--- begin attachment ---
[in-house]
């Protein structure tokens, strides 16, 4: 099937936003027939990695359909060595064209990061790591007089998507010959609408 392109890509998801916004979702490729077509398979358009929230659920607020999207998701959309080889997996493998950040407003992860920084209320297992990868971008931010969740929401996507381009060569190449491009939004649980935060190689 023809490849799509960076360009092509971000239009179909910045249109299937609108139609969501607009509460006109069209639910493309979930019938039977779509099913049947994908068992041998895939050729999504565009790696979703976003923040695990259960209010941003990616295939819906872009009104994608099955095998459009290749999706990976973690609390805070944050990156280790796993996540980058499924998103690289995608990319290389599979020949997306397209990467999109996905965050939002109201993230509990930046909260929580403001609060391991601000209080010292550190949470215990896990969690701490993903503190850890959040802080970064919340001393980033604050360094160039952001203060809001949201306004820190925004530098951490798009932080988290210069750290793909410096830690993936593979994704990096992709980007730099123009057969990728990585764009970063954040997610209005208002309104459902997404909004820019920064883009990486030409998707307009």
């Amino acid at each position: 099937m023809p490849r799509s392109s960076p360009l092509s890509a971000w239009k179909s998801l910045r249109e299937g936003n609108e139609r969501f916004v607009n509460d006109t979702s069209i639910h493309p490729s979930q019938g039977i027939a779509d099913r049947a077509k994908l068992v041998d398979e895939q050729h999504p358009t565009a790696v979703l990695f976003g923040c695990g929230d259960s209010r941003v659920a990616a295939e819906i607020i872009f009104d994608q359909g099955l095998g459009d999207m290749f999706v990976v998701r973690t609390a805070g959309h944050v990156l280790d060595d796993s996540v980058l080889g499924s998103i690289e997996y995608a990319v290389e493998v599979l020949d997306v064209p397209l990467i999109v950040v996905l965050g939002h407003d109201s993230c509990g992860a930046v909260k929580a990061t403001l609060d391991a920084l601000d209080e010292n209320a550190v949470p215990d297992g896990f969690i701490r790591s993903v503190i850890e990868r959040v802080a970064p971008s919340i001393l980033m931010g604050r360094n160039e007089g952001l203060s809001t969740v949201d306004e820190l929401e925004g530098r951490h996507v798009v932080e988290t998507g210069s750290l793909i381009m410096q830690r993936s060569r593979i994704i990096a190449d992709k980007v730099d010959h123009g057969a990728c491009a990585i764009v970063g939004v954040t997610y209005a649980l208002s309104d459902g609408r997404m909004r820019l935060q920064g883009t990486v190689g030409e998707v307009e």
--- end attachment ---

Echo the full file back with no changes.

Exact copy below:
[in-house]
């Protein structure tokens, strides 16, 4: 099937936003027939990695359909060595064209990061790591007089998507010959609408 392109890509998801916004979702490729077509398979358009929230659920607020999207998701959309080889997996493998950040407003992860920084209320297992990868971008931010969740929401996507381009060569190449491009939004649980935060190689 023809490849799509960076360009092509971000239009179909910045249109299937609108139609969501607009509460006109069209639910493309979930019938039977779509099913049947994908068992041998895939050729999504565009790696979703976003923040695990259960209010941003990616295939819906872009009104994608099955095998459009290749999706990976973690609390805070944050990156280790796993996540980058499924998103690289995608990319290389599979020949997306397209990467999109996905965050939002109201993230509990930046909260929580403001609060391991601000209080010292550190949470215990896990969690701490993903503190850890959040802080970064919340001393980033604050360094160039952001203060809001949201306004820190925004530098951490798009932080988290210069750290793909410096830690993936593979994704990096992709980007730099123009057969990728990585764009970063954040997610209005208002309104459902997404909004820019920064883009990486030409998707307009």
């Amino acid at each position: 099937m023809p490849r799509s392109s960076p360009l092509s890509a971000w239009k179909s998801l910045r249109e299937g936003n609108e139609r969501f916004v607009n509460d006109t979702s069209i639910h493309p490729s979930q019938g039977i027939a779509d099913r049947a077509k994908l068992v041998d398979e895939q050729h999504p358009t565009a790696v979703l990695f976003g923040c695990g929230d259960s209010r941003v659920a990616a295939e819906i607020i872009f009104d994608q359909g099955l095998g459009d999207m290749f999706v990976v998701r973690t609390a805070g959309h944050v990156l280790d060595d796993s996540v980058l080889g499924s998103i690289e997996y995608a990319v290389e493998v599979l020949d997306v064209p397209l990467i999109v950040v996905l965050g939002h407003d109201s993230c509990g992860a930046v909260k929580a990061t403001l609060d391991a920084l601000d209080e010292n209320a550190v949470p215990d297992g896990f969690i701490r790591s993903v503190i850890e990868r959040v802080a970064p971008s919340i001393l980033m931010g604050r360094n160039e007089g952001l203060s809001t969740v949201d306004e820190l929401e925004g530098r951490h996507v798009v932080e988290t998507g210069s750290l793909i381009m410096q830690r993936s060569r593979i994704i990096a190449d992709k980007v730099d010959h123009g057969a990728c491009a990585i764009v970063g939004v954040t997610y209005a649980l208002s309104d459902g609408r997404m909004r820019l935060q920064g883009t990486v190689g030409e998707v307009e």